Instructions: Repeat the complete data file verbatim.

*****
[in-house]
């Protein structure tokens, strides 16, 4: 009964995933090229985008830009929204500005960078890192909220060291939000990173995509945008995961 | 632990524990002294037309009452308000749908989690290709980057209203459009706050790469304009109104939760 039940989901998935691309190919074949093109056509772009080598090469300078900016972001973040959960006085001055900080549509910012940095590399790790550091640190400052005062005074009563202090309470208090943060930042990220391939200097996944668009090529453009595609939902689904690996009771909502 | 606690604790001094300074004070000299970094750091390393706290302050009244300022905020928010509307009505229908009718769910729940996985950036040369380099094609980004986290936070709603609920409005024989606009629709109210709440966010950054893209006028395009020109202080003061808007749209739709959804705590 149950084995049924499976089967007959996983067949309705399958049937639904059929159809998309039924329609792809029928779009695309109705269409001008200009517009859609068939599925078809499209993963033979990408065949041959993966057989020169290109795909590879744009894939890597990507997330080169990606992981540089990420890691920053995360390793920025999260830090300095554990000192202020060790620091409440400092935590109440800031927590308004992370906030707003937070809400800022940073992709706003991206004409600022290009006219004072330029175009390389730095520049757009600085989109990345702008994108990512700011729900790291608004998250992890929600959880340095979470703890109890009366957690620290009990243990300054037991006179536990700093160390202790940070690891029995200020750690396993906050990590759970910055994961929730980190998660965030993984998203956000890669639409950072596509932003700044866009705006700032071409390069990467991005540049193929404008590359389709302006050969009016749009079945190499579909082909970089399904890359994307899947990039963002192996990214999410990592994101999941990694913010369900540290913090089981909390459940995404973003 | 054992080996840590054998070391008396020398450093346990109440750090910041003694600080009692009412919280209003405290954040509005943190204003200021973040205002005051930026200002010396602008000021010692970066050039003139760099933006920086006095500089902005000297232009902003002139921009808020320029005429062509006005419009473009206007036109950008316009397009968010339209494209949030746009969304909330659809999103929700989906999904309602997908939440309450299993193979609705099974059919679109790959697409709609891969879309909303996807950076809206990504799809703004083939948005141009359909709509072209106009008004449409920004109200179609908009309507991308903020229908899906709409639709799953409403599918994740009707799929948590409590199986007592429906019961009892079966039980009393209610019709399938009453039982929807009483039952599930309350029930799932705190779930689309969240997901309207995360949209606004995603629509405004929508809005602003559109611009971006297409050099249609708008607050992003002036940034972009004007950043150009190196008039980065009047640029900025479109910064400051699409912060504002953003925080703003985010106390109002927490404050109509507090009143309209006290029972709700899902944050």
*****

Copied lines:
[in-house]
């Protein structure tokens, strides 16, 4: 009964995933090229985008830009929204500005960078890192909220060291939000990173995509945008995961 | 632990524990002294037309009452308000749908989690290709980057209203459009706050790469304009109104939760 039940989901998935691309190919074949093109056509772009080598090469300078900016972001973040959960006085001055900080549509910012940095590399790790550091640190400052005062005074009563202090309470208090943060930042990220391939200097996944668009090529453009595609939902689904690996009771909502 | 606690604790001094300074004070000299970094750091390393706290302050009244300022905020928010509307009505229908009718769910729940996985950036040369380099094609980004986290936070709603609920409005024989606009629709109210709440966010950054893209006028395009020109202080003061808007749209739709959804705590 149950084995049924499976089967007959996983067949309705399958049937639904059929159809998309039924329609792809029928779009695309109705269409001008200009517009859609068939599925078809499209993963033979990408065949041959993966057989020169290109795909590879744009894939890597990507997330080169990606992981540089990420890691920053995360390793920025999260830090300095554990000192202020060790620091409440400092935590109440800031927590308004992370906030707003937070809400800022940073992709706003991206004409600022290009006219004072330029175009390389730095520049757009600085989109990345702008994108990512700011729900790291608004998250992890929600959880340095979470703890109890009366957690620290009990243990300054037991006179536990700093160390202790940070690891029995200020750690396993906050990590759970910055994961929730980190998660965030993984998203956000890669639409950072596509932003700044866009705006700032071409390069990467991005540049193929404008590359389709302006050969009016749009079945190499579909082909970089399904890359994307899947990039963002192996990214999410990592994101999941990694913010369900540290913090089981909390459940995404973003 | 054992080996840590054998070391008396020398450093346990109440750090910041003694600080009692009412919280209003405290954040509005943190204003200021973040205002005051930026200002010396602008000021010692970066050039003139760099933006920086006095500089902005000297232009902003002139921009808020320029005429062509006005419009473009206007036109950008316009397009968010339209494209949030746009969304909330659809999103929700989906999904309602997908939440309450299993193979609705099974059919679109790959697409709609891969879309909303996807950076809206990504799809703004083939948005141009359909709509072209106009008004449409920004109200179609908009309507991308903020229908899906709409639709799953409403599918994740009707799929948590409590199986007592429906019961009892079966039980009393209610019709399938009453039982929807009483039952599930309350029930799932705190779930689309969240997901309207995360949209606004995603629509405004929508809005602003559109611009971006297409050099249609708008607050992003002036940034972009004007950043150009190196008039980065009047640029900025479109910064400051699409912060504002953003925080703003985010106390109002927490404050109509507090009143309209006290029972709700899902944050």